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More Details for 2008-02-28
For the purpose of testing the main TORU (Teleoperator Control System) receiver on Progress M-63/28P, FE-1 Malenchenko and CDR Whitson worked with ground specialists via VHF on DO3 (Daily Orbit 3) in the standard vehicle-to-vehicle TORU checkout between the Service Module (SM) and the docked Progress 28P.
Progress thrusters (DPO) were inhibited and not involved. (Crew activities focused on TORU activation, inputting commands via the RUO Rotational Hand Controller and close-out ops. TORU lets an SM-based crewmember perform the approach and docking of automated Progress vehicles in case of failure of the automated KURS system. Receiving a video image of the approaching ISS, as seen from a Progress-mounted docking television camera ('Klest'), on a color monitor ('Simvol-Ts', i.e. 'symbol center') which also displays an overlay of rendezvous data from the onboard digital computer, the crewmember steers the Progress to mechanical contact by means of two hand controllers, one for rotation (RUO), the other for translation (RUD), on adjustable armrests. The controller-generated commands are transmitted from the SM's TORU control panel to the Progress via VHF radio. In addition to the Simvol-Ts color monitor, range, range rate (approach velocity) and relative angular position data are displayed on the 'Klest-M' video monitor (VKU) which starts picking up signals from Progress when it is still approximately 7 km away. TORU is monitored in real time from TsUP over Russian ground sites (RGS) and via Ku-band from Houston, but its control cannot be taken over from the ground.)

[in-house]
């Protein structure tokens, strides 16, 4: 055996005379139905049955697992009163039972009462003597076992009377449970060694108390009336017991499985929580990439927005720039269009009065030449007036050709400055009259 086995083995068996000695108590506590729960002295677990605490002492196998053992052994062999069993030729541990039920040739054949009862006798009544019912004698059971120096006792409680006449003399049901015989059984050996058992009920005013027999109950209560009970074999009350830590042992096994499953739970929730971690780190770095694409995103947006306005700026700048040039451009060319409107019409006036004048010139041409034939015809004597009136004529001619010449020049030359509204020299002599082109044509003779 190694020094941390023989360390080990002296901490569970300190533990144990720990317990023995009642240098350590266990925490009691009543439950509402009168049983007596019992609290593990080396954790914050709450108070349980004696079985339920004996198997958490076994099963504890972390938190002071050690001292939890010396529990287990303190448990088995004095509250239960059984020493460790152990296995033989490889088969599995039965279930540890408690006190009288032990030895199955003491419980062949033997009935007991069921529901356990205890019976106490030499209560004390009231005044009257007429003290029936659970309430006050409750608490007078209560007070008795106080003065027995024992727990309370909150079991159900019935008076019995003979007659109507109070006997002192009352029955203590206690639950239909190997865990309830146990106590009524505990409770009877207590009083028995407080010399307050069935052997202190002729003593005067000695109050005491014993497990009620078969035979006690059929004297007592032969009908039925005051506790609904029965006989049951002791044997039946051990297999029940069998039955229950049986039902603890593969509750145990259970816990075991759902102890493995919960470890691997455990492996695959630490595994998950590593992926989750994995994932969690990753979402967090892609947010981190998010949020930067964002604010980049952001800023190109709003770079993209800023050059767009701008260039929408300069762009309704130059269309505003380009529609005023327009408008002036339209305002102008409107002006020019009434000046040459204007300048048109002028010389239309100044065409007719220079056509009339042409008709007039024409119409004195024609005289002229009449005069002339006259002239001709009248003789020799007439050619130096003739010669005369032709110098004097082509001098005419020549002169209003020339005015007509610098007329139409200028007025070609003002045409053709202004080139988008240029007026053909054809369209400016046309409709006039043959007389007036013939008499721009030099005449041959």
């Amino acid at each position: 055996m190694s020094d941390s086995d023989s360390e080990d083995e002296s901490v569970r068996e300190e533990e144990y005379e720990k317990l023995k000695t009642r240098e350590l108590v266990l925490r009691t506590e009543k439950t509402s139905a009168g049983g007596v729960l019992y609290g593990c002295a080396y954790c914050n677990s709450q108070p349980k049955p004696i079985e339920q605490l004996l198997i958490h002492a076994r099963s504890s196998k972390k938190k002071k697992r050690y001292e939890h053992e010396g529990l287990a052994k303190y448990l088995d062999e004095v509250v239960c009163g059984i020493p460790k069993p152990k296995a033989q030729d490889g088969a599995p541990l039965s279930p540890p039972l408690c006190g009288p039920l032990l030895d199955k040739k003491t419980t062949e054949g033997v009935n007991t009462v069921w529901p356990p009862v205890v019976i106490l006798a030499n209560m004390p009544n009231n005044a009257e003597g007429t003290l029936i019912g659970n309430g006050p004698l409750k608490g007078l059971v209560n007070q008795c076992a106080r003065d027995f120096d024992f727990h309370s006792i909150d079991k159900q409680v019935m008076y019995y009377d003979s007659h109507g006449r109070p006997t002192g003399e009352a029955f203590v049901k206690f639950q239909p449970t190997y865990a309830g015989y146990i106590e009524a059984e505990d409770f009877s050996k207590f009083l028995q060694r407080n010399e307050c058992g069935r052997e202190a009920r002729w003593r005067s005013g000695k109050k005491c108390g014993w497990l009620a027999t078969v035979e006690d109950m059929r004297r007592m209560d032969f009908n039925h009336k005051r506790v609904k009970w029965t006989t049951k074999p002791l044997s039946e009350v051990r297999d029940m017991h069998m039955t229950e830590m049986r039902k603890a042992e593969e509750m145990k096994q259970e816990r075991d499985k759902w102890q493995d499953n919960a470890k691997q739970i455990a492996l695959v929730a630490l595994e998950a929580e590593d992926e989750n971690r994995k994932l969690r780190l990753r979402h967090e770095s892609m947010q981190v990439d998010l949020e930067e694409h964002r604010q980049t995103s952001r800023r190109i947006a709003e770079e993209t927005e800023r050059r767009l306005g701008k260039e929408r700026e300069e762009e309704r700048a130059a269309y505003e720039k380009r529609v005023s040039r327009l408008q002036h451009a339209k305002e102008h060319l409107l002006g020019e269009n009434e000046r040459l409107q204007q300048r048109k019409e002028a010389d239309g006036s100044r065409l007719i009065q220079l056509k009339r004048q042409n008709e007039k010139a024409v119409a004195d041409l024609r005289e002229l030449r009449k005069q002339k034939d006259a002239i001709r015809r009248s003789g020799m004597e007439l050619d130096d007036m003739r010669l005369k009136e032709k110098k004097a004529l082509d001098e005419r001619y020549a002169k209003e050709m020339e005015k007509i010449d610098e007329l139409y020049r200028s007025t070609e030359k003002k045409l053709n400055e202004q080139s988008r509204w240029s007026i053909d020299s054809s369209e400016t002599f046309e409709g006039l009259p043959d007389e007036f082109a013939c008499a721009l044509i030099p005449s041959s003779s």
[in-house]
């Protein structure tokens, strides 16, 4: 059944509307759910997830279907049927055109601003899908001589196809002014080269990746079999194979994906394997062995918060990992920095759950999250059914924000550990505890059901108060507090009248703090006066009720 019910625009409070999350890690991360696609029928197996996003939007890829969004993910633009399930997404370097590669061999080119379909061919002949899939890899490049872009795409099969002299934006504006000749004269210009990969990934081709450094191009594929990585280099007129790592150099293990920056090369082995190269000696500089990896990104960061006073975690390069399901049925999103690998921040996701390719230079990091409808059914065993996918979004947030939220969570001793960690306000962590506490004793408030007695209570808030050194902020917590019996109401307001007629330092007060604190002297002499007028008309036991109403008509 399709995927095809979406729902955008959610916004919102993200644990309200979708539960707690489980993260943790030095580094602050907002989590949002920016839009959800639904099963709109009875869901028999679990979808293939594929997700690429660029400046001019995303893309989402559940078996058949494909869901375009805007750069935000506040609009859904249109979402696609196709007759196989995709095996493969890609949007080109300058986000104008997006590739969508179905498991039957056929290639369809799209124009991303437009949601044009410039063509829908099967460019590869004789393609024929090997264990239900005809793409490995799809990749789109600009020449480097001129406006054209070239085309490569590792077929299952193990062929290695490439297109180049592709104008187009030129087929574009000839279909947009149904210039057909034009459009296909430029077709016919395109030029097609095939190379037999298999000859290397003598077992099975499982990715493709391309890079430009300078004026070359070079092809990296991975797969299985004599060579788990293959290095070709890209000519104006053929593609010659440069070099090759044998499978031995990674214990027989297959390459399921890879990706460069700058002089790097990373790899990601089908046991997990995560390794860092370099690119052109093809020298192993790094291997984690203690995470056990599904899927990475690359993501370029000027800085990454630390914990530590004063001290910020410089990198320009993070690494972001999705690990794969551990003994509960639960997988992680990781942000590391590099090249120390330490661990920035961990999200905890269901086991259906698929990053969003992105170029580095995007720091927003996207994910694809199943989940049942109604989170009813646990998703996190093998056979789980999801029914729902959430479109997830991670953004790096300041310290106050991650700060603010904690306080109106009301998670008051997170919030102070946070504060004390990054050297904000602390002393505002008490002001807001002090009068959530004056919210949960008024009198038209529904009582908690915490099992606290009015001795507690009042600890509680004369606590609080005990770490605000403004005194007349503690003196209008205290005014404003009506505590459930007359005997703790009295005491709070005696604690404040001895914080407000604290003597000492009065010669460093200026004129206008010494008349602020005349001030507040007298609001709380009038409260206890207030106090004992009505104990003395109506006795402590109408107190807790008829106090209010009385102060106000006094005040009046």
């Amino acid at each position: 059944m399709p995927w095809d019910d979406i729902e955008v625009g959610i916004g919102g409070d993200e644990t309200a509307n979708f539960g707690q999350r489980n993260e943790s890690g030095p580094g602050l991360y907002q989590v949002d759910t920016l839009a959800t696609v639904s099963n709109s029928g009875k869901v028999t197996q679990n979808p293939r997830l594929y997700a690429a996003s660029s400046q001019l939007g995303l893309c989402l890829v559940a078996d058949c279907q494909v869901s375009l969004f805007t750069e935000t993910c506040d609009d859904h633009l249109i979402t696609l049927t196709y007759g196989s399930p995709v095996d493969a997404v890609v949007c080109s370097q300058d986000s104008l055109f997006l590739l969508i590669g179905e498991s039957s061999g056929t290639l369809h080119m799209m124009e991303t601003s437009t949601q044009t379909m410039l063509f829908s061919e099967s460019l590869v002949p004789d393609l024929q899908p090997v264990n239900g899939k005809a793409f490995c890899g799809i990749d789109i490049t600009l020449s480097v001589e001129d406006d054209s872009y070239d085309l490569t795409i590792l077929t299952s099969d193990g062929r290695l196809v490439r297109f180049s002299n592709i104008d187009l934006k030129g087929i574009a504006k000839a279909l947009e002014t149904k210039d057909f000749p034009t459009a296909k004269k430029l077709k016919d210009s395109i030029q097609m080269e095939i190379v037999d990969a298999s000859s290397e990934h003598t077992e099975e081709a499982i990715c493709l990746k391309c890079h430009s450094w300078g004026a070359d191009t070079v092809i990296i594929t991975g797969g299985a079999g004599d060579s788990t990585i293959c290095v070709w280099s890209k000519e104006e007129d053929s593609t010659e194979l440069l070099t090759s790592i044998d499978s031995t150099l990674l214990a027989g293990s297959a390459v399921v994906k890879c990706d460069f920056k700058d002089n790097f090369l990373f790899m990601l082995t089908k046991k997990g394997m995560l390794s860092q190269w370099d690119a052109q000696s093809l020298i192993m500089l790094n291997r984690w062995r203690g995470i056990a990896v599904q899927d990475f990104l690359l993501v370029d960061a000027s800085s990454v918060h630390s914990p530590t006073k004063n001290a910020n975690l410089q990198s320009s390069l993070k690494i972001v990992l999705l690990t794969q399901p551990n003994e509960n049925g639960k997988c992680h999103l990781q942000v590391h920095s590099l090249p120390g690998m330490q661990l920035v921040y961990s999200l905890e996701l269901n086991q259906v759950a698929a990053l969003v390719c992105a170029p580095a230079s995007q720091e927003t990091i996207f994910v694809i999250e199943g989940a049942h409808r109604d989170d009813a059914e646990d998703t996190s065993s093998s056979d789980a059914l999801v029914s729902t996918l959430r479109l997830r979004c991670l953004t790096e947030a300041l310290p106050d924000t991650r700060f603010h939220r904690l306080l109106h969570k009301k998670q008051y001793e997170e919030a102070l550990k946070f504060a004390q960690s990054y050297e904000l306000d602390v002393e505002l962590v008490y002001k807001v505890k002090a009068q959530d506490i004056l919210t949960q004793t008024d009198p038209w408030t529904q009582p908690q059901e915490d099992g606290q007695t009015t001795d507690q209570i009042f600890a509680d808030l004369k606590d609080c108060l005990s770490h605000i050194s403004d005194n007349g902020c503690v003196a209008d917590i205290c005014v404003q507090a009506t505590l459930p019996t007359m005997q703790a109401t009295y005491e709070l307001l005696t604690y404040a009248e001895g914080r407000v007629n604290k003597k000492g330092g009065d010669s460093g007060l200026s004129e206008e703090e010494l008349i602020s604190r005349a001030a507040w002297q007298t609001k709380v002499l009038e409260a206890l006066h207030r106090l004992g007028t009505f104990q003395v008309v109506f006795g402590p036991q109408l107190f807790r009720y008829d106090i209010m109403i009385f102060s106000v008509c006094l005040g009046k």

Peggy Whitson reloaded her handheld PDA (Personal Digital Assistant) with new data from SSC (Station Support Computer), i.e., an updated PDA image with all applications and a new PDA IMS (Inventory Management System) database. She also deleted some hi-res imagery to free up storage space. (The PDA is periodically synchronized manually with the latest IMS data via wireless (WiFi) connection to the network. The IMS database can be updated from the handheld by using a PDA Expansion Pack and BCR (Bar Code Reader) Scanner module.)